Dr. Craig: That would be the implication of inspiration, I think. So, you're quite right, Kevin, if these are actual events that occurred it would hardly be surprising that you would find traces of this in other ancient creation myths. I'm grateful to Gabriel for his question. I wanted to let him know I'll be coming to Puerto Rico in February. I'll be brought there for a conference in San Juan, and this will be our first visit to the island and so I hope maybe to be able to meet him during that time.

Kevin Harris:Alright, excellent. Matt from the United States says,

Dr. Craig, have you or anyone else considered that the modern sciences' claim that the universe began from nothing is related to on some level or in some way parallel with the Kantian antinomies. There seems to be something in the idea that science tells us the universe came of nothing, even though that claim clearly contradicts common sense and traditional metaphysics, which fascinatingly alludes to the Kantian idea of dialectical antinomies; that is the idea that the emphasis on one aspect of reason or possible idea at the expense of another leads to absurd contradictions. I think even if it is not exactly a Kantian antinomy there is still something about this which seems fascinatingly dialectical.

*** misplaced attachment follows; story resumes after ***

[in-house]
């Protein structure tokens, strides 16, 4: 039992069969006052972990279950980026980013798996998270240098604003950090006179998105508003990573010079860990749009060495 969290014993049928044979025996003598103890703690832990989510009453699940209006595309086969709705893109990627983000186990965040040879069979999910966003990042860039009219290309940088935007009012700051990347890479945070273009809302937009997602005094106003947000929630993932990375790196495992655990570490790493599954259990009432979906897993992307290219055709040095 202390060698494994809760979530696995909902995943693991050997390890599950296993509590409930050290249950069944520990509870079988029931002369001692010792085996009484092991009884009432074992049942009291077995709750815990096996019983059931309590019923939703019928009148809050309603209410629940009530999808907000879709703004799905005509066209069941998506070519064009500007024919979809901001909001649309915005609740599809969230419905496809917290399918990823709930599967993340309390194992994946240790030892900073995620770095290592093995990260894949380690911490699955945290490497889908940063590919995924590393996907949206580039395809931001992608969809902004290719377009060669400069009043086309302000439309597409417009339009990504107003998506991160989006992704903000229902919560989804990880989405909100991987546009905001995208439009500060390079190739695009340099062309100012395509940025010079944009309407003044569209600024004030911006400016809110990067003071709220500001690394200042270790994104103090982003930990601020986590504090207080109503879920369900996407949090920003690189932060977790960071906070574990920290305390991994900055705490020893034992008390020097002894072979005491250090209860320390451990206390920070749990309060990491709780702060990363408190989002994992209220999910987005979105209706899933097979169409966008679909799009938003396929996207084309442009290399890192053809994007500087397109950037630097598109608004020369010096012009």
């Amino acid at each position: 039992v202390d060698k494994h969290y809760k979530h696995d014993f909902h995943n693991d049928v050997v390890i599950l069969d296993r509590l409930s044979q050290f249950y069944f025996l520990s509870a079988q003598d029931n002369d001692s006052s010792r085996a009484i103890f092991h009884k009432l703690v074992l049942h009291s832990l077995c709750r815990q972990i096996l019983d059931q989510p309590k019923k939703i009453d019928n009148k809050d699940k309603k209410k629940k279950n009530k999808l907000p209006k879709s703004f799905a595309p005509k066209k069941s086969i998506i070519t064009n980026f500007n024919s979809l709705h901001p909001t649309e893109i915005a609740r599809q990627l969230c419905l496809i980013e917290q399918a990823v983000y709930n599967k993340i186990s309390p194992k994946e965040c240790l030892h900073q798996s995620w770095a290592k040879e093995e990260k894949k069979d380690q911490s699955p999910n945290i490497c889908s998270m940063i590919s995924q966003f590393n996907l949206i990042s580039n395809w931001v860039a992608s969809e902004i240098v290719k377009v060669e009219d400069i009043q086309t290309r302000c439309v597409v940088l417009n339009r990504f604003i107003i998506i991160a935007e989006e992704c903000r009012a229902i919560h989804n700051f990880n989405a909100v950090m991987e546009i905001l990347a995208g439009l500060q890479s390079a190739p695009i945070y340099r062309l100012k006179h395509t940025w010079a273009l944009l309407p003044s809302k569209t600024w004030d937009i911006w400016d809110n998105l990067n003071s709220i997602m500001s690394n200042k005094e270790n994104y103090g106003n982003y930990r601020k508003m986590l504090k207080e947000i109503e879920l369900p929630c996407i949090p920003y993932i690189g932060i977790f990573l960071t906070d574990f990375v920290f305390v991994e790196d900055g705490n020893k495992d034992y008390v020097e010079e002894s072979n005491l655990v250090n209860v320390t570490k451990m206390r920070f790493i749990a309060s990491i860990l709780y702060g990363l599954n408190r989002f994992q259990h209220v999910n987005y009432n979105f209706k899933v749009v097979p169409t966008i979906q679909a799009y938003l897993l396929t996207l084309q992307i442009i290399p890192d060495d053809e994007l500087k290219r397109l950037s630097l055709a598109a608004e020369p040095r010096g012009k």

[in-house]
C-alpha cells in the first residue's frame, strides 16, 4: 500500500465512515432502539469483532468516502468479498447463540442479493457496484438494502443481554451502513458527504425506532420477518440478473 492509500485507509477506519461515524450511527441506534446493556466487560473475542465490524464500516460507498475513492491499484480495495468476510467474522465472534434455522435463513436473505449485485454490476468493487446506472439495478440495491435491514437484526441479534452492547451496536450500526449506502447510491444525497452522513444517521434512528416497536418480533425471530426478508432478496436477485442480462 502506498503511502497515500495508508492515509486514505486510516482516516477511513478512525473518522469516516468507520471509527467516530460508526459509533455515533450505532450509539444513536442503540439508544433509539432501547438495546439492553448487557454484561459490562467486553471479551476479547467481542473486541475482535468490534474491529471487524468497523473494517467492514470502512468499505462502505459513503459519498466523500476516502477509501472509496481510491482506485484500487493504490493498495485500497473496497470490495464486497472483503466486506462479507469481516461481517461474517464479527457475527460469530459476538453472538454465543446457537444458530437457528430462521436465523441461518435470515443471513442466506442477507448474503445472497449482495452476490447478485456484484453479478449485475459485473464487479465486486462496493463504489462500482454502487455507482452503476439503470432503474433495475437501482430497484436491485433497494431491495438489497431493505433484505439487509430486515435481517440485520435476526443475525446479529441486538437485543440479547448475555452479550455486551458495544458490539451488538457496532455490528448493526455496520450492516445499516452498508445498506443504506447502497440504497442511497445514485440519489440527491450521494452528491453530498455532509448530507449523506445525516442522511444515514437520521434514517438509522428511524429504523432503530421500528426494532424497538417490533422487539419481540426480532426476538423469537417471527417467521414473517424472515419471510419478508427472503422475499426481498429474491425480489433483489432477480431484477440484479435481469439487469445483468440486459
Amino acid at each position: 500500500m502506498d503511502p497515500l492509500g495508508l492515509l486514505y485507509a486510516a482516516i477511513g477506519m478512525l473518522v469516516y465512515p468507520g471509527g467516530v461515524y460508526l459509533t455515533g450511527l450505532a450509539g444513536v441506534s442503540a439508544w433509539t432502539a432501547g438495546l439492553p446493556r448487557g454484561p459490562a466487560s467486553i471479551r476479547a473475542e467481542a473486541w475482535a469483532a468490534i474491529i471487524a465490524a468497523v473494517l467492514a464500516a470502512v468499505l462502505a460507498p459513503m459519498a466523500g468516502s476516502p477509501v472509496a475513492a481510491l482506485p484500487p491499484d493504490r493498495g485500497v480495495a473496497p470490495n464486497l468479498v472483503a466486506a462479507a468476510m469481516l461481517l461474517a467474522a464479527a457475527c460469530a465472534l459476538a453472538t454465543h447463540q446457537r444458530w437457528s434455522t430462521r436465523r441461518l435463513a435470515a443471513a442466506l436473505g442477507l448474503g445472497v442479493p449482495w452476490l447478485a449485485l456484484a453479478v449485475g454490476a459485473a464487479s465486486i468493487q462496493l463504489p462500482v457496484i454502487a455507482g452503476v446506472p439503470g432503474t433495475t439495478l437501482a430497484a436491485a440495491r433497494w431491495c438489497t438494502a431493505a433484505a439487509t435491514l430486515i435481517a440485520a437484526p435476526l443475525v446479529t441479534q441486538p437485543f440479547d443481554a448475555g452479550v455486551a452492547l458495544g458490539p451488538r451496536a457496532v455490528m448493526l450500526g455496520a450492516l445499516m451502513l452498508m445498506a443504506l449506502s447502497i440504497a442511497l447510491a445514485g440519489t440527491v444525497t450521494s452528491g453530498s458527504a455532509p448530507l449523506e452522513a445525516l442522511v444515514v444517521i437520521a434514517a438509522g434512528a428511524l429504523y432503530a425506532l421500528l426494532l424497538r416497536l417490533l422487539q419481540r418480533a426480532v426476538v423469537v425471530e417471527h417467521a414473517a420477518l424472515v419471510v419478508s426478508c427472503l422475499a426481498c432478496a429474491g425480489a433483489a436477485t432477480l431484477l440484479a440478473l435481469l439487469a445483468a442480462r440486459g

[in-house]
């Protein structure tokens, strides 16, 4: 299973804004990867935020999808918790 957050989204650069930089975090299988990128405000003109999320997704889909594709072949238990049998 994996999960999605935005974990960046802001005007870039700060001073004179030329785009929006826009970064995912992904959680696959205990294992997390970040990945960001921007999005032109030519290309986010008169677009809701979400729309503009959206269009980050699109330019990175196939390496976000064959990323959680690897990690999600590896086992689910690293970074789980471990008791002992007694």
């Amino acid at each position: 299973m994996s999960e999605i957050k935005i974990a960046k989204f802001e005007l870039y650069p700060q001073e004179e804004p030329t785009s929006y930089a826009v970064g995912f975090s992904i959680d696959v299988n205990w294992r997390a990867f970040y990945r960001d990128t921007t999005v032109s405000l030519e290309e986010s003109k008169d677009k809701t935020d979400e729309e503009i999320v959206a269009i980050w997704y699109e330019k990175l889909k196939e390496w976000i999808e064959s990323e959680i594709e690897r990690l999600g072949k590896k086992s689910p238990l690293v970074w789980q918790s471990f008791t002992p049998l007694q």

Dr. Craig: Alright, let's unpack Matt's question a little bit here. First, modern science doesn't tell us that the universe came from nothing in the sense that it lacks a cause, as Matt seems to think. What modern science tells us is that the universe began to exist, and therefore it would not have a material cause since all matter and energy come to exist with the universe, but it's no part of modern science to say there exists no transcendent cause of the universe beyond space and time and matter and energy.